functionally equivalent to a disability listing, even if the minor child's impairment does not meet the standard requirements for a disability listing. See 20 C.F.R. § 416.924(d)(1). A single method is provided for evaluating whether an impairment is "functionally equivalent" to a disability listing, based upon six domains of functioning. The six domains are the following: (1) acquiring and using information, (2) attending and completing tasks, (3) interacting and relating with others, (4) moving about and manipulating objects, (5) caring for himself or herself, and (6) health and physical well-being. See 20 C.F.R. § 416.926a(b)(1). If the minor child claiming benefits has "marked" limitations in two of these domains or an "extreme" limitation in one of these domains, then the child's impairment is functionally equivalent to a disability listing. See id. § 416.926a(a); Moore ex rel. Moore v. Barnhart, 413 F.3d 718, 721 (8th Cir. 2005). A "marked" limitation is a limitation that is "more than moderate" and "less than extreme." See id. § 416.926a(e); Lehnartz v. Barnhart, No. 04-3818, 2005 WL 1767944, at *3 (8th Cir. July 27, 2005) (unpublished). A marked limitation is one that seriously interferes with a child's ability to independently initiate, sustain, or complete activities. See 20 C.F.R. § 416.926a(e). An "extreme" limitation is more than "marked" and exists when a child's impairment(s) interferes very seriously with his or her ability to independently initiate, sustain or complete activities. See id. "Extreme" limitation is the rating the Commissioner gives to the most serious limitations. See id. 3. Discussion: In her appeal brief, Plaintiff alleges the following: (A) D.T.'s impairments meet the Child Listing of 12.08 for Personality Disorder and (B) D.T. has an impairment or combination of impairments functionally equivalent to the Listings. ECF No. 7 at 3-20. This Court will address both Plaintiff's arguments for reversal. 5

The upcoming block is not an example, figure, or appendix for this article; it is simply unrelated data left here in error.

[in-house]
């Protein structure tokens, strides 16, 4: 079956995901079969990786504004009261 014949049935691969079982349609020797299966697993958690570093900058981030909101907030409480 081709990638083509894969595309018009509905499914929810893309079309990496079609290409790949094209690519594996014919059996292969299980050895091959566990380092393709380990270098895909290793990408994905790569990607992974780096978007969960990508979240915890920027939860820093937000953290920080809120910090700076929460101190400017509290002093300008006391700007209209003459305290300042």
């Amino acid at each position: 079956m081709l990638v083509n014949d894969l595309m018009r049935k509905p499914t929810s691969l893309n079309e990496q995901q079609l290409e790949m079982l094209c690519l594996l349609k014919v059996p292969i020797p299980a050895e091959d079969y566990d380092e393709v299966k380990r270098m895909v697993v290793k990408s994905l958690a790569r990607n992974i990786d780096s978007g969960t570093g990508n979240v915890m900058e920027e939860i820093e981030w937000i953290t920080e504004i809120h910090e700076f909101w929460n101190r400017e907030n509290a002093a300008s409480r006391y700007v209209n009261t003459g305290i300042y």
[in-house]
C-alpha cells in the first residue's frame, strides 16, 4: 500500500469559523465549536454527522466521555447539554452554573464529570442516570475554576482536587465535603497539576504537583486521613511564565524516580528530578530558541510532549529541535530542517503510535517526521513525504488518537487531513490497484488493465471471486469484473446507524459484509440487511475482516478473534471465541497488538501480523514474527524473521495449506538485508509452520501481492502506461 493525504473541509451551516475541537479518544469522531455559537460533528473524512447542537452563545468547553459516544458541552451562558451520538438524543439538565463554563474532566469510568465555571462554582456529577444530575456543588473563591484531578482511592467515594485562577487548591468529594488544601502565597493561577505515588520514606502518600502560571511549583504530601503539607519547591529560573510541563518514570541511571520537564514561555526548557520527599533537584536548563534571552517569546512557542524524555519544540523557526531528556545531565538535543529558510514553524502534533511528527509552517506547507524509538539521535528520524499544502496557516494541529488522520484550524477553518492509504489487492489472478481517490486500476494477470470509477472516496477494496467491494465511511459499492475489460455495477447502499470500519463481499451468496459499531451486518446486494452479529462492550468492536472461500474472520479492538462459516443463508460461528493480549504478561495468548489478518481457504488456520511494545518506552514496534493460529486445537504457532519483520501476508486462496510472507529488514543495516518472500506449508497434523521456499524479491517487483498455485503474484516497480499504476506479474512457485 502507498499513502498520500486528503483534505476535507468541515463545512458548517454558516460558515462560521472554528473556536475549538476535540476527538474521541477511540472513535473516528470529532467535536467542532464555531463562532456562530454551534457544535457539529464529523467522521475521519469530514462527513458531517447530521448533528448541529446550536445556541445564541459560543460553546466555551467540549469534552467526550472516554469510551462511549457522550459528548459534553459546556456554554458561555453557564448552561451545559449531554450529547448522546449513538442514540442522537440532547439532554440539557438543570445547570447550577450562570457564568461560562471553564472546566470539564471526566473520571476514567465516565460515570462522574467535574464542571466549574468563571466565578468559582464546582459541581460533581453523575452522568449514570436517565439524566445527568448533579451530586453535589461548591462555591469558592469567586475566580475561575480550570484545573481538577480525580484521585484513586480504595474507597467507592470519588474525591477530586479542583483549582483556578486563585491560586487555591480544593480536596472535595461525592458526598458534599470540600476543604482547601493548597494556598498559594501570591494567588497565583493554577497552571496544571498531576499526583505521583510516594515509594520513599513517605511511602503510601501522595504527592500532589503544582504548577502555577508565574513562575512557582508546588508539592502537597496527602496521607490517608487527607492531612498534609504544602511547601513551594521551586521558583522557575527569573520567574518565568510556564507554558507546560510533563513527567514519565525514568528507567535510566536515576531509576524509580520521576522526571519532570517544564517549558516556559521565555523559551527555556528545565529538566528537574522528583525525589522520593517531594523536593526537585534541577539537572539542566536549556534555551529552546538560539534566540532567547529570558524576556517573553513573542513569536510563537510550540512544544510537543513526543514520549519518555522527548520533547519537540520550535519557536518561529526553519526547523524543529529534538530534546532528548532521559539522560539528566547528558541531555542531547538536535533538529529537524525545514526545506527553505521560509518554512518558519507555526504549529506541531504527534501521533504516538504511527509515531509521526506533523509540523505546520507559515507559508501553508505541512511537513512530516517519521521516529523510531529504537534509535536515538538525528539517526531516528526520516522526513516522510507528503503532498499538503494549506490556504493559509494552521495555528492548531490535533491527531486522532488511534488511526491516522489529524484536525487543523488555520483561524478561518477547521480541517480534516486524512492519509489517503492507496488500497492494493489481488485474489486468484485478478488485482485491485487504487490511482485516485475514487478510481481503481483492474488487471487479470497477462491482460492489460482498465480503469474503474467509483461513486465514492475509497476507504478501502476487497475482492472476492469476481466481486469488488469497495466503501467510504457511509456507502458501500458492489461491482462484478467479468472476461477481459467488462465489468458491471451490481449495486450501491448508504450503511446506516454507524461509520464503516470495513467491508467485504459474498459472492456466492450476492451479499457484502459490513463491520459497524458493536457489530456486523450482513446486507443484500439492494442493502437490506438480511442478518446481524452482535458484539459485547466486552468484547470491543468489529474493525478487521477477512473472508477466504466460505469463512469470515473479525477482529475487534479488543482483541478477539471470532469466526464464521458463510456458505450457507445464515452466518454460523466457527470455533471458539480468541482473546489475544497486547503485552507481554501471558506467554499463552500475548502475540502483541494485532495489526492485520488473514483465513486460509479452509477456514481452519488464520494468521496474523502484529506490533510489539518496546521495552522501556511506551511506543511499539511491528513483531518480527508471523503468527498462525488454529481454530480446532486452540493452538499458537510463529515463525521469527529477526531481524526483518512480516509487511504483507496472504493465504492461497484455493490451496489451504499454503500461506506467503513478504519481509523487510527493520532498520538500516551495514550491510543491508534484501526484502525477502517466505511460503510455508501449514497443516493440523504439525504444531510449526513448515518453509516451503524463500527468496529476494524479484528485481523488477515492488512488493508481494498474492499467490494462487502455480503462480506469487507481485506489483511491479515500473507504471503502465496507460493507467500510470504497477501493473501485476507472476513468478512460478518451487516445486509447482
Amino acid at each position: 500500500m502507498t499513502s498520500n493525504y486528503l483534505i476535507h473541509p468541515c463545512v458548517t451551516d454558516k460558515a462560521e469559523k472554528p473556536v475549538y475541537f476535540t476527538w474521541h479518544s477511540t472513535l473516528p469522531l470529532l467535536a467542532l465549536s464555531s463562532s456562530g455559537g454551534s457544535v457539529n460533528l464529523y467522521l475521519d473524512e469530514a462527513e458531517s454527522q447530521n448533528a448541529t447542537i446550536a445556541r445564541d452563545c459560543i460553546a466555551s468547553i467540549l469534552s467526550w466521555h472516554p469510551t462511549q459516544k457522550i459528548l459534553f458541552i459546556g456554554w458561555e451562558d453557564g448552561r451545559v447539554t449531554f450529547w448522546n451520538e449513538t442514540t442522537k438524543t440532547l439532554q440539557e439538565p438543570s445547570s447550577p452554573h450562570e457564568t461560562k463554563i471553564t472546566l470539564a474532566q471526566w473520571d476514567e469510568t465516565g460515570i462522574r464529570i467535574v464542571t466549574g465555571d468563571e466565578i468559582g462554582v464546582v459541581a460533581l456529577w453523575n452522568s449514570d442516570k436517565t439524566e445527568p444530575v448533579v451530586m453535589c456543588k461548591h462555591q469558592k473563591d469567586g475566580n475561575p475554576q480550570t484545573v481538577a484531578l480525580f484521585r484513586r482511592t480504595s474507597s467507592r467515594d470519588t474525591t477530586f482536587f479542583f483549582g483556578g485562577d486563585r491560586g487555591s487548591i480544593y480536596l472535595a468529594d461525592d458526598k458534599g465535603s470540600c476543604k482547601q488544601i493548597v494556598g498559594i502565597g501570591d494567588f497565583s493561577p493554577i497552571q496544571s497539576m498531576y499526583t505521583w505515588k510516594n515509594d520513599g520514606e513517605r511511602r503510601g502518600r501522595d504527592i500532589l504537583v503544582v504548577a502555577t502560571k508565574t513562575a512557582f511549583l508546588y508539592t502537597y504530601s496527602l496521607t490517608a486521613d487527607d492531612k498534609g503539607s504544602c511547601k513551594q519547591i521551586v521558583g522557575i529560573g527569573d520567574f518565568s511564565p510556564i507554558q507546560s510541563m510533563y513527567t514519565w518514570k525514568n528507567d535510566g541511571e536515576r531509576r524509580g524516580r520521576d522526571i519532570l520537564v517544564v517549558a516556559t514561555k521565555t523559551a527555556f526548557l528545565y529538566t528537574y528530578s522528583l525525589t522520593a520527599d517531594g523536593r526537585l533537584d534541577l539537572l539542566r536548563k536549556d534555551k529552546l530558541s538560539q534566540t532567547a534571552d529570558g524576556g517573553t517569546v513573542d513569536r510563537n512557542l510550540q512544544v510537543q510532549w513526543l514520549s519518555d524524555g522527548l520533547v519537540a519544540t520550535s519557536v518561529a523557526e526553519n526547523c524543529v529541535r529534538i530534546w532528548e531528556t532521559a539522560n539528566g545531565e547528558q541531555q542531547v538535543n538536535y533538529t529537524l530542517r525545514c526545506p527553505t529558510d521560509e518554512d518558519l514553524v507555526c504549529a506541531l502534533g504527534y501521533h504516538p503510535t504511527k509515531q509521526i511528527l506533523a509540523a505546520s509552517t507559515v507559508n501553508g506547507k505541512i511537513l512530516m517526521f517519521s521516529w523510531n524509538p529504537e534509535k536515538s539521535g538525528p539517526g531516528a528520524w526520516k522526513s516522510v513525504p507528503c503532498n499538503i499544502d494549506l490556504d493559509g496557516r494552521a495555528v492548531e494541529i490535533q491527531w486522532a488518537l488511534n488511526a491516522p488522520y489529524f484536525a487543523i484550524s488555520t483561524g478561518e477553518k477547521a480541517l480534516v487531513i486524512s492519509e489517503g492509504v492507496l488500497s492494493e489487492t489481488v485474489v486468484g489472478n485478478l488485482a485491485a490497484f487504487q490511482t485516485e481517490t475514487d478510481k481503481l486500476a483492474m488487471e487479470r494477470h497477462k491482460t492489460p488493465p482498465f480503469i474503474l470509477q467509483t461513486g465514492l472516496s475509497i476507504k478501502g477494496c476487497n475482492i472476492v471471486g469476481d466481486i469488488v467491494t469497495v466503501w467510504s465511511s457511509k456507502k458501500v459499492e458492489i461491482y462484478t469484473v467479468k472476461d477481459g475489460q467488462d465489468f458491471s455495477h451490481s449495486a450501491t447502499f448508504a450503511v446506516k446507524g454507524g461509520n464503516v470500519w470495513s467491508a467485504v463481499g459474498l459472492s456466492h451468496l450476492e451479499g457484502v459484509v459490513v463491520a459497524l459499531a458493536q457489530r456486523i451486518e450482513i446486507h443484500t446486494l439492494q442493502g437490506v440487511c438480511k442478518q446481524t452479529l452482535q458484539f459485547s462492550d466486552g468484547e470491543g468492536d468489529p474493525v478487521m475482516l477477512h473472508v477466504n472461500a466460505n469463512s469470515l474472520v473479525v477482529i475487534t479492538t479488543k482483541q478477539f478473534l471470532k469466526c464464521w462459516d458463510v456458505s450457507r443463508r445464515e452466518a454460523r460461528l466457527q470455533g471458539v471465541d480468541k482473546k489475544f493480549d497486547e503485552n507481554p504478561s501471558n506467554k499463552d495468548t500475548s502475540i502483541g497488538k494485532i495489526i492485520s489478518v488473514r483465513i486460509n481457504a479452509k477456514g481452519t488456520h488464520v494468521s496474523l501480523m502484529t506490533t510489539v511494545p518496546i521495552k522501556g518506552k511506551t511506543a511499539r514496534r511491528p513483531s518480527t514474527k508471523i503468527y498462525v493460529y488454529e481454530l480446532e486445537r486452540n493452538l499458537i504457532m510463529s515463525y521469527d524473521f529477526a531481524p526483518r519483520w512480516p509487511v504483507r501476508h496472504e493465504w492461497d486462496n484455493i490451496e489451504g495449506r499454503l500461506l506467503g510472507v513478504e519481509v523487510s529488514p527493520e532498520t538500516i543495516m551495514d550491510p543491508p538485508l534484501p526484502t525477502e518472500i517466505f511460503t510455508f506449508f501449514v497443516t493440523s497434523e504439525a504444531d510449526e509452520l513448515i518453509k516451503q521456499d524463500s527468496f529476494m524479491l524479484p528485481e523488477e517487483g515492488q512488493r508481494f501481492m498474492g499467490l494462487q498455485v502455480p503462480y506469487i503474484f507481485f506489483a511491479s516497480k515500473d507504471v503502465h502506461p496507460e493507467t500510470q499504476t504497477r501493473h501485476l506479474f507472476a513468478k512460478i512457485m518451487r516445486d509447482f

Personality Disorder Listing